Life will change after the elections
In a matter of hours Guyanese would be going to the polls to elect a new government. Ever since President Bharrat Jagdeo announced that Elections Day would be November 28, people have been busy doing things that people do in the run-up to the elections. They have been trying to convince others that their party is the best to lead Guyana.
They have been going house-to-house and most have been listened to. Whether they have convinced others would be known in a few days.
Amazingly, a mere two months before the elections people were saying that the country appeared tame and that it was hard to believe that elections were around the corner. Nobody seemed to say anything and people went about their business. There were no campaign posters, no jingles, no nothing.
Then suddenly there was a mad rush to put up campaign banners and posters and make jingles. The ruling party, the People’s Progressive Party/Civic hosted the first of its rallies and what a huge crowd it attracted. Then there was another, and yet another.
The third huge rally must have been the signal that the other contesting parties wanted. All of a sudden people realized that elections were around the corner. They started walking around talking about the good or bad performance of the government; about the promises that their respective political parties made and of course, they began to pay attention to the news.
They learnt that President Jagdeo was no slouch when it came to lambasting people opposed to him. He even found something to say about me, an ordinary reporter who merely reports on other people’s business and who tries to help those who run into problems with the authorities. Every meeting at which he spoke people could expect a vituperative attack on someone, most likely an individual who happens to support one of the opposition parties.
The President picked on the New Amsterdam mayor and got a mouthful in return, much to the amusement of the population.
Then came a few bombshells. Moses Nagamootoo opted to use another political platform as did people like Joseph Hamilton, Gillian Burton, Richard Van West Charles and even people like Phillip Bynoe, who at one time was firmly in the PNC camp.
The mood became tense as Elections Day neared. The television stations appeared to have run out of space to play the various political advertisements and the newspapers were no different. People saw the messages and many merely saw the photographs.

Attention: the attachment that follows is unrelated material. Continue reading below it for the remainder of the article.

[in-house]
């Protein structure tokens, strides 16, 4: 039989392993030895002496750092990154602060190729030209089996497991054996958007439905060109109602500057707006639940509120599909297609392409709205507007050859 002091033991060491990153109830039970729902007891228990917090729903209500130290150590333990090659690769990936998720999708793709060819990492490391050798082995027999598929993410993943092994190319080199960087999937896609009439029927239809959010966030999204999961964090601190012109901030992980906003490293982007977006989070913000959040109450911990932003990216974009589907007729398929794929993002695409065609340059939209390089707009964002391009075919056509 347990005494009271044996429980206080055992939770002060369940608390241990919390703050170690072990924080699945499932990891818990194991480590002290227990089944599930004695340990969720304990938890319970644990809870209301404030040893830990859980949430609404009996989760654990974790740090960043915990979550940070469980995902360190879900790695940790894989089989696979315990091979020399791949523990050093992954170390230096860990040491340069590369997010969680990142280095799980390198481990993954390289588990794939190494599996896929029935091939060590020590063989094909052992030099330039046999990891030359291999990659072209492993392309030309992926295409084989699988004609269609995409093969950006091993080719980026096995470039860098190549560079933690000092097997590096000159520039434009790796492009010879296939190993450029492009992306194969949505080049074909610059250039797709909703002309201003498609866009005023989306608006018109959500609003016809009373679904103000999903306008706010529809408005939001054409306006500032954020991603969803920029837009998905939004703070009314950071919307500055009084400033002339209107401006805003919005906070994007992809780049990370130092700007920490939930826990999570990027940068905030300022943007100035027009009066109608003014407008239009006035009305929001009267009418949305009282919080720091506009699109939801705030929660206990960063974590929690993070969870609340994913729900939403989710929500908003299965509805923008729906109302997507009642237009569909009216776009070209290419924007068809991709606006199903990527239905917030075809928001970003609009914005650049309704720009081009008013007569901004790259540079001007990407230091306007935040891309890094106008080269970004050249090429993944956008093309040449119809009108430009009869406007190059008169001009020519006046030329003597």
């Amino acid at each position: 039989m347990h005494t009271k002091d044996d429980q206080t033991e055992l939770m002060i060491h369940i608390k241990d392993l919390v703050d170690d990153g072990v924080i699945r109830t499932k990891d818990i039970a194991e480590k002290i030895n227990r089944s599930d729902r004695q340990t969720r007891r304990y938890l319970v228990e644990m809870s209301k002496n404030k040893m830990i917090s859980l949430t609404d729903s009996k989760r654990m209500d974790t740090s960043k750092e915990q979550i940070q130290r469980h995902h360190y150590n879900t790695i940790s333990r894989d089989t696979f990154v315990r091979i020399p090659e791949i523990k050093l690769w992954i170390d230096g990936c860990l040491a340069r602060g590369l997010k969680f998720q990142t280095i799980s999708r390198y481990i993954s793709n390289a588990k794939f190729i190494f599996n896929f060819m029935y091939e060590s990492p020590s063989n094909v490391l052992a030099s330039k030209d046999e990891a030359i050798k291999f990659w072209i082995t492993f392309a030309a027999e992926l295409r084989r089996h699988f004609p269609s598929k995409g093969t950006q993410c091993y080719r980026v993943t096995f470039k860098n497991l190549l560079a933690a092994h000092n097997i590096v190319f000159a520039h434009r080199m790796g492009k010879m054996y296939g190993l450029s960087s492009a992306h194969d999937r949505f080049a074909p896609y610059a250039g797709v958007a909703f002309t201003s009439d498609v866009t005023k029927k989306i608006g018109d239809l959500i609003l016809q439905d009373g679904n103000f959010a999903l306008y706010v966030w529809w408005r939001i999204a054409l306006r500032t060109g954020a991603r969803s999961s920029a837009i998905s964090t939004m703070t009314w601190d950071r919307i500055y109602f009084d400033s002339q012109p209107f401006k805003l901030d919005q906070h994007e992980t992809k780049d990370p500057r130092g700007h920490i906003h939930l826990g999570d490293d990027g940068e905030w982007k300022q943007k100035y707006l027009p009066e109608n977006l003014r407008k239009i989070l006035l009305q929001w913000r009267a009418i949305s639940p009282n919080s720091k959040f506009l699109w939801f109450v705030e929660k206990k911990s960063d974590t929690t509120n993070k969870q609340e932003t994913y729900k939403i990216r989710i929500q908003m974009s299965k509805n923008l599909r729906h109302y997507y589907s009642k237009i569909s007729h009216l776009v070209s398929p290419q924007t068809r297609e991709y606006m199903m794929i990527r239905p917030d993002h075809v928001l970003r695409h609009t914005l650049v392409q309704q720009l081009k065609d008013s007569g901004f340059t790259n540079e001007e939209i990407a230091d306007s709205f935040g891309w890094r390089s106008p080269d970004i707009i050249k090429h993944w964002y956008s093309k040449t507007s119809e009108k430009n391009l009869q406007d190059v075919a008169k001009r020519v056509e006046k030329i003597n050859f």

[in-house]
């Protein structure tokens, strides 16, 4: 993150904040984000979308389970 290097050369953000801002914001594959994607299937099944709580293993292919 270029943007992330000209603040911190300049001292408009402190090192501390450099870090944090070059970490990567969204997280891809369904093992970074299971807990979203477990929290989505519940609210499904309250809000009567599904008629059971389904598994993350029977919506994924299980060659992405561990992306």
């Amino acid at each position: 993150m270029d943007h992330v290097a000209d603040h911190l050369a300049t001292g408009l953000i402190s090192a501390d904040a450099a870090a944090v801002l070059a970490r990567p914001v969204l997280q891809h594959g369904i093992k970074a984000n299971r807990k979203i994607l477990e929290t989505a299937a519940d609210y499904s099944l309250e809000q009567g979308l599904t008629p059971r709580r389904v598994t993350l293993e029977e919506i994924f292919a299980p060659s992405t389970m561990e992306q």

I tried to imagine the amount of money that has gone into the campaign and I realised that in the same way the business community looks forward to Christmas shoppers, the media looks forward to an elections campaign. All of them are going to be smiling all the way to the bank.
And as I tried to calculate the money I realised that there was no cap on campaign spending. There was talk about the country instituting laws limiting campaign spending. People on the outside recognized that the more affluent the party the more money it could spend. The government appeared to have an unending supply of money, because it had the most advertisements. The state media, when the computation is completed, would have played advertisements from the ruling party at a ratio of about 80:1 to the others combined.
Since political parties are not legal entities they cannot be audited. At the same time, it would be interesting to find out who the contributors were.
That apart, I wonder whether the voters are really keen on issues. There have been the manifestos but did the voters read them? I doubt that. What I do know is that corruption was the prime campaign issue. This happened to be the first time that the opposing political parties all zeroed on an issue.
For its part, the government campaigned on its achievements and the plans for the future. And as I noted last week, it continued to sign contracts right up to days before the elections. It protested this very action way back when it was in the opposition. It is amazing how things appear to be wrong when one is in a position to criticize but how that very wrong is glossed over when the complainant gets into the driving seat.
One deal involves the construction of a Marriott branch in Guyana. This hotel, according to the government, was five or six years in the making. Some people believe that the uncertainty about the outcome has led to the signing of all these contracts.
Others believe that it is a continuation of the mad rush to grab money that would not have been earned under normal circumstances. If that is indeed the case, a negative outcome in the elections would still see some people rich beyond their wildest dreams.
Suffice it to say that the media examination of contracts will not go away. The scrutiny will be intense. There would be no one who would garner the kind of cash that some have made in the past few years. I have seen edifices in the hands of politicians that their predecessors never dreamt of owning because they knew that their earnings would not have given them such luxuries.
That is why there would be people going to the polls tomorrow to see if they could curb what they perceive to be rampant corruption. And there would be those who would be going to the polls to ensure the status quo.
Had the polls not been so important I would have likened it to a clash of forces—the good forces against the bad ones. If good always prevails over evil then there would be change of the corrupt ones for the more moderate leaders.
Only time will tell.